More from Scott Horton:
Conversation — March 30, 2016, 3:44 pm
Joseph Hickman discusses his new book, The Burn Pits, which tells the story of thousands of U.S. soldiers who, after returning from Iraq and Afghanistan, have developed rare cancers and respiratory diseases.
The new docudrama The People v. O. J. Simpson: American Crime Story (FX) isn’t really about Orenthal James Simpson. It’s about the trials that ran alongside his — those informal, unboundaried, court-of-public-opinion trials in which evidence was heard for and against the murder victims, the defense and the prosecution, the judge, the jury, and the Los Angeles Police Department, to say nothing of white and black America. History has freed us from suspense about Simpson’s verdict, so that the man himself (played here by Cuba Gooding Jr.) is less the tragic hero he seemed in the mid-Nineties than a curiously minor character. He comes to the center of our attention only once, in Episode 2, at the end of the lengthy Ford Bronco chase scene — which in real life was followed by a surreal cavalcade of police cars and media helicopters, as well as an estimated 95 million live viewers — when Simpson repeatedly, and with apparent sincerity, apologizes for taking up so much of so many people’s time. It is an uncannily ordinary moment of social decorum, a sort of could-you-please-pass-the-salt gesture on a sinking Titanic, in which Simpson briefly becomes more than just an archetype.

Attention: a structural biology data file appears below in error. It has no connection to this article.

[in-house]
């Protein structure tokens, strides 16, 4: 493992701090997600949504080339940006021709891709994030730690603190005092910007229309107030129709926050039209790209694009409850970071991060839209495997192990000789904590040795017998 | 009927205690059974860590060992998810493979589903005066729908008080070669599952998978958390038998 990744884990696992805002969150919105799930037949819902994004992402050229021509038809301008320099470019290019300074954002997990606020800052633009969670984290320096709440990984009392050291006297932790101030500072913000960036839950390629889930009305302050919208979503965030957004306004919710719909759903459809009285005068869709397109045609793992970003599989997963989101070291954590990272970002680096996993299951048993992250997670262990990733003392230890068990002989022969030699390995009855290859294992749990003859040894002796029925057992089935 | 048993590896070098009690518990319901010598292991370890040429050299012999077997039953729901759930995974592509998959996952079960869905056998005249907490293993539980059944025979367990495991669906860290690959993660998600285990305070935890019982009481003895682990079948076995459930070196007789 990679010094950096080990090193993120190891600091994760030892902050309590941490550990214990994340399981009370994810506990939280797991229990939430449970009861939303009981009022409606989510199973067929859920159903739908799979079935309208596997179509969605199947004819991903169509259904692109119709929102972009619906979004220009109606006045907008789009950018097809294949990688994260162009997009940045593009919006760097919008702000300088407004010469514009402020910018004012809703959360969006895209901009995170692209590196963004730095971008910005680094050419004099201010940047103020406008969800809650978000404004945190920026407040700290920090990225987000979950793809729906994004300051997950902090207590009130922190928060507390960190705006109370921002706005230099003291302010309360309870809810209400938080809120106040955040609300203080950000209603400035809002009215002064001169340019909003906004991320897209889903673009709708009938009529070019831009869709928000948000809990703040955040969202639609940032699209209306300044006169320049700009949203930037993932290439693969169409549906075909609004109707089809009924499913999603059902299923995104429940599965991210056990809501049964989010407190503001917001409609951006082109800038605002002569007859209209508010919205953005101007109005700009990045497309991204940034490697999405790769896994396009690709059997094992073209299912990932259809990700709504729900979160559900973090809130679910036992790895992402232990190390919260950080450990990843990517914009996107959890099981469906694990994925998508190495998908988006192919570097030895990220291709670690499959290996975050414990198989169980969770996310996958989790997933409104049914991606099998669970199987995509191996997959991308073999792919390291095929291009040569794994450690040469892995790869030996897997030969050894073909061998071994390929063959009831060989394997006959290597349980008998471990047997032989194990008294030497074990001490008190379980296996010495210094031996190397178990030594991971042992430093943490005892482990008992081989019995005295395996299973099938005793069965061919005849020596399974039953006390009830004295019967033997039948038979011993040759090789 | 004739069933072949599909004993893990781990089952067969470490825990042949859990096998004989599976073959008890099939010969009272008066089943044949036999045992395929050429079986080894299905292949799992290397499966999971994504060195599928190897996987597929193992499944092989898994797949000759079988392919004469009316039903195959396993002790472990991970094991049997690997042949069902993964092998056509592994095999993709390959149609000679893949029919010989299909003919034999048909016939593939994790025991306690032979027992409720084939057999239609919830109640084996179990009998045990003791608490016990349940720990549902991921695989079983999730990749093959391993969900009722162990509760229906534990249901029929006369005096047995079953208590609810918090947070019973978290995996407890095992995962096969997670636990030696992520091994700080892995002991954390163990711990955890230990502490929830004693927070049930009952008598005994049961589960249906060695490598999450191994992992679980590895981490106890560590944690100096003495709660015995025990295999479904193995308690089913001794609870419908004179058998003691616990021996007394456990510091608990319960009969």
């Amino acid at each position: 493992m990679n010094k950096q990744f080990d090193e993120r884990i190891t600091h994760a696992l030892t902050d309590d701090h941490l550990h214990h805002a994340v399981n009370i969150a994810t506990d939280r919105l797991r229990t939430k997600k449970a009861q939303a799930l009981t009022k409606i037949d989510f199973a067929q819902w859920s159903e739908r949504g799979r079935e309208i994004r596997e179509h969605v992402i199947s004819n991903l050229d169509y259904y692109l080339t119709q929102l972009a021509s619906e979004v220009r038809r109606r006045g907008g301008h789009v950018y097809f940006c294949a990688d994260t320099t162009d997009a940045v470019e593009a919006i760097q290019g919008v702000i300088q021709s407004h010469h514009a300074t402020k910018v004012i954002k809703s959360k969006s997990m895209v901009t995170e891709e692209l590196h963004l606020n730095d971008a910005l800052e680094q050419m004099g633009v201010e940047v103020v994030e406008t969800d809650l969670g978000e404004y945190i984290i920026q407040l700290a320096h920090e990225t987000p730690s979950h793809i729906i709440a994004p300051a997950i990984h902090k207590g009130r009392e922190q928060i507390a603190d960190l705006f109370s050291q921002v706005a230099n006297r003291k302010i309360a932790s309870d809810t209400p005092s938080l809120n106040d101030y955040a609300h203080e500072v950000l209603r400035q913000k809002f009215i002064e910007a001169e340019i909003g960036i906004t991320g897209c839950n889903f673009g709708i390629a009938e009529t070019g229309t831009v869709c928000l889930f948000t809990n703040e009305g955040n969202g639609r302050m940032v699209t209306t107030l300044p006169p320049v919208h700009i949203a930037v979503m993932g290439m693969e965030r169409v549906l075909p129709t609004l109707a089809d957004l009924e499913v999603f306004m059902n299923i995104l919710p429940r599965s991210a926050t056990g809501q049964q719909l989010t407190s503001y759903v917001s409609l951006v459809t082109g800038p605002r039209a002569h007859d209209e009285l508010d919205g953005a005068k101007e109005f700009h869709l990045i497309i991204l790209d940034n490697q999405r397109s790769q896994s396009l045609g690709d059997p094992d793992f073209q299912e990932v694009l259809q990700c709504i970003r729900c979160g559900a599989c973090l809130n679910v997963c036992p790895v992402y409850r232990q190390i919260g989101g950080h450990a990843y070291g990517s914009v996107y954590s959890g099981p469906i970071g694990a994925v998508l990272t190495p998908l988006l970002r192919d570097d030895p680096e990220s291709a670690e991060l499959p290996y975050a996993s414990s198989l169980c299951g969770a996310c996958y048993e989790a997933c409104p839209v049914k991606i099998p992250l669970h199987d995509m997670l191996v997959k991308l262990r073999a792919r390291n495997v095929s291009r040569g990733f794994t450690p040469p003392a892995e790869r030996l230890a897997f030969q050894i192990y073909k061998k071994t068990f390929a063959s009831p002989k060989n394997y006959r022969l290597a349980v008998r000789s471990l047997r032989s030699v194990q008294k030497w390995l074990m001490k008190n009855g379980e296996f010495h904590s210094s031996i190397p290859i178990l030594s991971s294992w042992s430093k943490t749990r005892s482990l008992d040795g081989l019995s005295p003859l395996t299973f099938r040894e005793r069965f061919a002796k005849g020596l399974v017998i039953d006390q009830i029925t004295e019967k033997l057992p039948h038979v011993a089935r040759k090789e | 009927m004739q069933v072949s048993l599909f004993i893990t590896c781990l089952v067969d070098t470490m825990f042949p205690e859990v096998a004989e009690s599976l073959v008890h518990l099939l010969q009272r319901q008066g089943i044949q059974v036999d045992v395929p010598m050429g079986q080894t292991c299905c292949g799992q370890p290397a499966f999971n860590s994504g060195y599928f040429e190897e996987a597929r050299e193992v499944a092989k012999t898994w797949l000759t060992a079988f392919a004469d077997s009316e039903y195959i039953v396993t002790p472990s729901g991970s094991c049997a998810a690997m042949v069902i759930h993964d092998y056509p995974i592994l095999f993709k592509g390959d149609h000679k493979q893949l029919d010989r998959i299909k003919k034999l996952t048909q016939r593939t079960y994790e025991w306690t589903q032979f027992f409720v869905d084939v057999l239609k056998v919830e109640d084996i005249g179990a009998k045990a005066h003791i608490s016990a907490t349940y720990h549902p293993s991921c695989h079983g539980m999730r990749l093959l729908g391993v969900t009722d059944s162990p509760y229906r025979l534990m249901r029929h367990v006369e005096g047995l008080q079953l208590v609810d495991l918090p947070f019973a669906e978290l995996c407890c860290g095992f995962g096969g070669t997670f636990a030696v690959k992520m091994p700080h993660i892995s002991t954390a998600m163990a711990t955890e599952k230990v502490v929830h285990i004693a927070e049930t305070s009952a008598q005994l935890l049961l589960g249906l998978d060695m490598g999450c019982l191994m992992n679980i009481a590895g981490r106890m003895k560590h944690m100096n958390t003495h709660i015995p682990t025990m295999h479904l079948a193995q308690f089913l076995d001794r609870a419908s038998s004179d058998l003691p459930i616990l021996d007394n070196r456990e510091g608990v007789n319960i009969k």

Amount an auditor estimated last year that Oregon could save each year by feeding prisoners less food:
Kentucky is the saddest state.
An Italian economist was questioned on suspicion of terrorism after a fellow passenger on an American Airlines flight witnessed him writing differential equations on a pad of paper.
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“Matt was happy enough to sustain himself on the detritus of a world he saw as careening toward self-destruction, and equally happy to scam a government he despised. 'I’m glad everyone’s so wasteful,' he told me. 'It supports my lifestyle.'”